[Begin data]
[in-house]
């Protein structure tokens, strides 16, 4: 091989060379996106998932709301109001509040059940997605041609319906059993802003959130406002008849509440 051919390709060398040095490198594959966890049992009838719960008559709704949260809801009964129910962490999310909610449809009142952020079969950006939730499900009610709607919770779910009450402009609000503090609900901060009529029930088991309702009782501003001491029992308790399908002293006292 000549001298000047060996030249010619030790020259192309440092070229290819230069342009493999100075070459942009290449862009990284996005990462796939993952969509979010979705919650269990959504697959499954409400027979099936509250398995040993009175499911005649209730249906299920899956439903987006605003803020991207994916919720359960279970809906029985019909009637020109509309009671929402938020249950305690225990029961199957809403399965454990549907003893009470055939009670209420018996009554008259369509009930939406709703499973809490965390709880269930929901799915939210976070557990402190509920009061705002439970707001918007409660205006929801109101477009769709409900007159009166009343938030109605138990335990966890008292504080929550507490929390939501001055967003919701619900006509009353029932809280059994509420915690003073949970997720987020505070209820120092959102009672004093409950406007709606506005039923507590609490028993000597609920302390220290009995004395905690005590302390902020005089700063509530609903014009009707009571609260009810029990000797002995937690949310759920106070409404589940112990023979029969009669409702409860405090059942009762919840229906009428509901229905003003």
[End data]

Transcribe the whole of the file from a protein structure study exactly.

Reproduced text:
[in-house]
């Protein structure tokens, strides 16, 4: 091989060379996106998932709301109001509040059940997605041609319906059993802003959130406002008849509440 051919390709060398040095490198594959966890049992009838719960008559709704949260809801009964129910962490999310909610449809009142952020079969950006939730499900009610709607919770779910009450402009609000503090609900901060009529029930088991309702009782501003001491029992308790399908002293006292 000549001298000047060996030249010619030790020259192309440092070229290819230069342009493999100075070459942009290449862009990284996005990462796939993952969509979010979705919650269990959504697959499954409400027979099936509250398995040993009175499911005649209730249906299920899956439903987006605003803020991207994916919720359960279970809906029985019909009637020109509309009671929402938020249950305690225990029961199957809403399965454990549907003893009470055939009670209420018996009554008259369509009930939406709703499973809490965390709880269930929901799915939210976070557990402190509920009061705002439970707001918007409660205006929801109101477009769709409900007159009166009343938030109605138990335990966890008292504080929550507490929390939501001055967003919701619900006509009353029932809280059994509420915690003073949970997720987020505070209820120092959102009672004093409950406007709606506005039923507590609490028993000597609920302390220290009995004395905690005590302390902020005089700063509530609903014009009707009571609260009810029990000797002995937690949310759920106070409404589940112990023979029969009669409702409860405090059942009762919840229906009428509901229905003003």